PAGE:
Citizens of eight countries will face new restrictions on entry to the United States under a proclamation signed by President Donald Trump on Sunday.
The new rules, which will impact the citizens of Chad, Iran, Libya, North Korea, Somalia, Syria, Venezuela and Yemen, will go into effect on October 18.
The restrictions rage from full travel bans on nationals from countries like Syria to more targeted restrictions. A suspension of non-immigrant visas to citizens for Venezuela, for instance, applies only to senior government officials and their immediate families.
The announcement comes the same day as Trump's temporary ban on visitors from six Muslim-majority countries is set to expire, 90 days after it went into effect. That ban had barred citizens of Iran, Libya, Somalia, Sudan, Syria and Yemen who lack a "credible claim of a bona fide relationship with a person or entity in the United States" from entering the U.S.
"As President, I must act to protect the security and interests of the United States and its people," reads the proclamation.
Officials stressed that valid visas would not be revoked as a result of the proclamation. The order also permits, but does not guarantee, case-by-case waivers.
The restrictions are targeted at countries that Department of Homeland Security officials say refuse to share information with the U.S. or haven't taken necessary security precautions.
"The acting secretary has recommended actions that are tough and that are tailored, including restrictions and enhanced screening for certain countries," said Miles Taylor, counselor to acting Homeland Security Secretary Elaine Duke, said Friday.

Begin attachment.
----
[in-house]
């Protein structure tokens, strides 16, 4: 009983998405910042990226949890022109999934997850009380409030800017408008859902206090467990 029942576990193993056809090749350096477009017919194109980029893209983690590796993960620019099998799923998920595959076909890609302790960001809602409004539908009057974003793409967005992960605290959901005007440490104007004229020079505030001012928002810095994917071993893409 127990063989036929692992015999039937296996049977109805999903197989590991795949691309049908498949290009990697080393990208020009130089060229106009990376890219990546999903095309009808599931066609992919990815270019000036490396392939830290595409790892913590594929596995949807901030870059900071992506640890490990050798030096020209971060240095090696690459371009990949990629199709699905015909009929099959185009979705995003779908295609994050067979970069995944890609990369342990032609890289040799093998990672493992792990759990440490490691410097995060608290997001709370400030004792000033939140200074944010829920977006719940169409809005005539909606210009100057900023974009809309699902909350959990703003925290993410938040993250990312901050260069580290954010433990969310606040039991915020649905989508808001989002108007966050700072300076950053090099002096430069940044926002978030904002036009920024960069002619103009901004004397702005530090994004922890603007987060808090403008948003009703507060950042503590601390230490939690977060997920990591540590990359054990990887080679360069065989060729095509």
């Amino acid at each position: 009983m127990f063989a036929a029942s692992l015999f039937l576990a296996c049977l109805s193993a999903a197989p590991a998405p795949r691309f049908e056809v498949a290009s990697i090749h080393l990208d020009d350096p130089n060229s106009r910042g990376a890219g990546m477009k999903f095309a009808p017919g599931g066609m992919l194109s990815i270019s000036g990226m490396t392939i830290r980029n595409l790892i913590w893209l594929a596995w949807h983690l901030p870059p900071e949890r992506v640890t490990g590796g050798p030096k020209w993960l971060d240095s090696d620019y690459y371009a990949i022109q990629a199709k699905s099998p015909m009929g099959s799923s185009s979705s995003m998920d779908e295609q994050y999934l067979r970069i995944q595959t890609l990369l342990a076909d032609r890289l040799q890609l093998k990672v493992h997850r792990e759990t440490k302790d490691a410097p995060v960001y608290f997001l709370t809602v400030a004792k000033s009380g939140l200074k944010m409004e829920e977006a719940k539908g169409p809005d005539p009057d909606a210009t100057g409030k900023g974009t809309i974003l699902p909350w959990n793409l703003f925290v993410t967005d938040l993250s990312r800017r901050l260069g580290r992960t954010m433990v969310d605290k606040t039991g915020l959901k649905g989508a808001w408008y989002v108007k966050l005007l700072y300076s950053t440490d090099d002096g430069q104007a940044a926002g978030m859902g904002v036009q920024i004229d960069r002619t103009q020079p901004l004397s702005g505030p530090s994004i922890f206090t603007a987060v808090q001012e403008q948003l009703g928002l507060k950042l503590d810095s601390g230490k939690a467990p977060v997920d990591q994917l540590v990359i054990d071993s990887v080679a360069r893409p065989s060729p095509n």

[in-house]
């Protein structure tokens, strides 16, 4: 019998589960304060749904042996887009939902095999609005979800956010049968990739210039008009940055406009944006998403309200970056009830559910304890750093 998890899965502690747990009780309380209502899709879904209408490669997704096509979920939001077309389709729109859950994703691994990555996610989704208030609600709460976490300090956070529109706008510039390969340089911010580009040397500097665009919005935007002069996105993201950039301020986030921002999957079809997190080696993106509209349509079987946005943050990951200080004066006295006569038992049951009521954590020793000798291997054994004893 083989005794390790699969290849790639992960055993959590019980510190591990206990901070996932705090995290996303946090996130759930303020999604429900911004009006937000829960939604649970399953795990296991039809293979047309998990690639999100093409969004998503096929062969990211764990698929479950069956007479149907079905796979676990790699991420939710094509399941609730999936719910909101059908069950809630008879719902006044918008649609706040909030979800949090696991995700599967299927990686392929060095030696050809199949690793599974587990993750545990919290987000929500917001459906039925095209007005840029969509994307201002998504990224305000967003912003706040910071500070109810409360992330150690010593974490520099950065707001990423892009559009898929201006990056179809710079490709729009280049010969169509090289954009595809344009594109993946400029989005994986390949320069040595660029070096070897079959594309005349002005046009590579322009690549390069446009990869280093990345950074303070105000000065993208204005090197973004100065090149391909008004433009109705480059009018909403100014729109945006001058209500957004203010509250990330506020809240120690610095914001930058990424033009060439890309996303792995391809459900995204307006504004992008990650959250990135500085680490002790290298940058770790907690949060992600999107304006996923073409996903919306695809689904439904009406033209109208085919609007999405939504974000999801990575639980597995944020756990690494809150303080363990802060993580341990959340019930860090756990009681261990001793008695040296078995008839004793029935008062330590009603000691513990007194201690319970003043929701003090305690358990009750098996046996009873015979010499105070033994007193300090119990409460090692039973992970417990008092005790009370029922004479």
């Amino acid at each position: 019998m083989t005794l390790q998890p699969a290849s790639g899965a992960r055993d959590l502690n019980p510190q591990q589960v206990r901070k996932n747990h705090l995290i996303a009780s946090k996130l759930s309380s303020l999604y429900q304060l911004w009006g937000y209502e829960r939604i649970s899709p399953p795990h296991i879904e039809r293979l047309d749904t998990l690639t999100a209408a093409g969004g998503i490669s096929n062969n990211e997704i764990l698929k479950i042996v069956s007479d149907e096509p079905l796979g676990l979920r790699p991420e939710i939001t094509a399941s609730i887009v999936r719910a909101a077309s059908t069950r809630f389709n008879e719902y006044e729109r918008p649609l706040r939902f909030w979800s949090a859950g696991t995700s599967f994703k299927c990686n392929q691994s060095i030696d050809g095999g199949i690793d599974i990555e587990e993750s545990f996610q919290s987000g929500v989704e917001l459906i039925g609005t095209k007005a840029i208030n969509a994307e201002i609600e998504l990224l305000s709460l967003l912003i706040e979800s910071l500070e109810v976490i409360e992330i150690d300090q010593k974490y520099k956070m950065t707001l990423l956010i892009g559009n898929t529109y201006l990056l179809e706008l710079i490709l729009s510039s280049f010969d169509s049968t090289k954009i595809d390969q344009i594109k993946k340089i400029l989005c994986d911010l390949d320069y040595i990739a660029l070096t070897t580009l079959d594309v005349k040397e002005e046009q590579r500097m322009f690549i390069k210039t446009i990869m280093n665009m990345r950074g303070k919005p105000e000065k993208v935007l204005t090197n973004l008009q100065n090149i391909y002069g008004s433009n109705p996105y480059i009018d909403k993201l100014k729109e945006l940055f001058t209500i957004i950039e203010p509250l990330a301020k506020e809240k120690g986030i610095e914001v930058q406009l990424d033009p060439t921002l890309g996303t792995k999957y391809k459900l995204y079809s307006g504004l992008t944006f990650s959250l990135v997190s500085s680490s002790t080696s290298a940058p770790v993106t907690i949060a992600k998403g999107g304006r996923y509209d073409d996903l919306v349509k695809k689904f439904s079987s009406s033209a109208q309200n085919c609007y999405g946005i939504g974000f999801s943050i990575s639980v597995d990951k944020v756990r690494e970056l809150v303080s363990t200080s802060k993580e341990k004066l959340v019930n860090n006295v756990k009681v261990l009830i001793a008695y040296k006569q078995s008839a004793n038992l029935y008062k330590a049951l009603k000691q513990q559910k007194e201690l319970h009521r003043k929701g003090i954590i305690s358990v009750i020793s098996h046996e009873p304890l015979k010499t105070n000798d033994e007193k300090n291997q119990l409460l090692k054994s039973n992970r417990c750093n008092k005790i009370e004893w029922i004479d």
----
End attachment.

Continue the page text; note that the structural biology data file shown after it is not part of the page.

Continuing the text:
Unlike the President's first travel ban, which sparked disorganization at airports across the country and a flurry of legal challenges, officials said they had been working for months on the new rules, in collaboration with various agencies and in conversation with foreign governments.
The restrictions are based on a new baseline developed by DHS that includes factors such as whether countries issue electronic passports with biometric information and share information about travelers' terror-related and criminal histories. The U.S. then shared those benchmarks with every country in the world and gave them 50 days to comply.
The eight countries are those that refused or were unable to comply.
Trump last week called for a "tougher" travel ban after a terrorist attack in the London tube.
"The travel ban into the United States should be far larger, tougher and more specific-but stupidly, that would not be politically correct!" he tweeted.
The President is exercising the authority granted to him by such U.S. Codes as 1182(f) and 1185(a), as well as sections 212(f) and 215(a) of the Immigration and Nationality Act.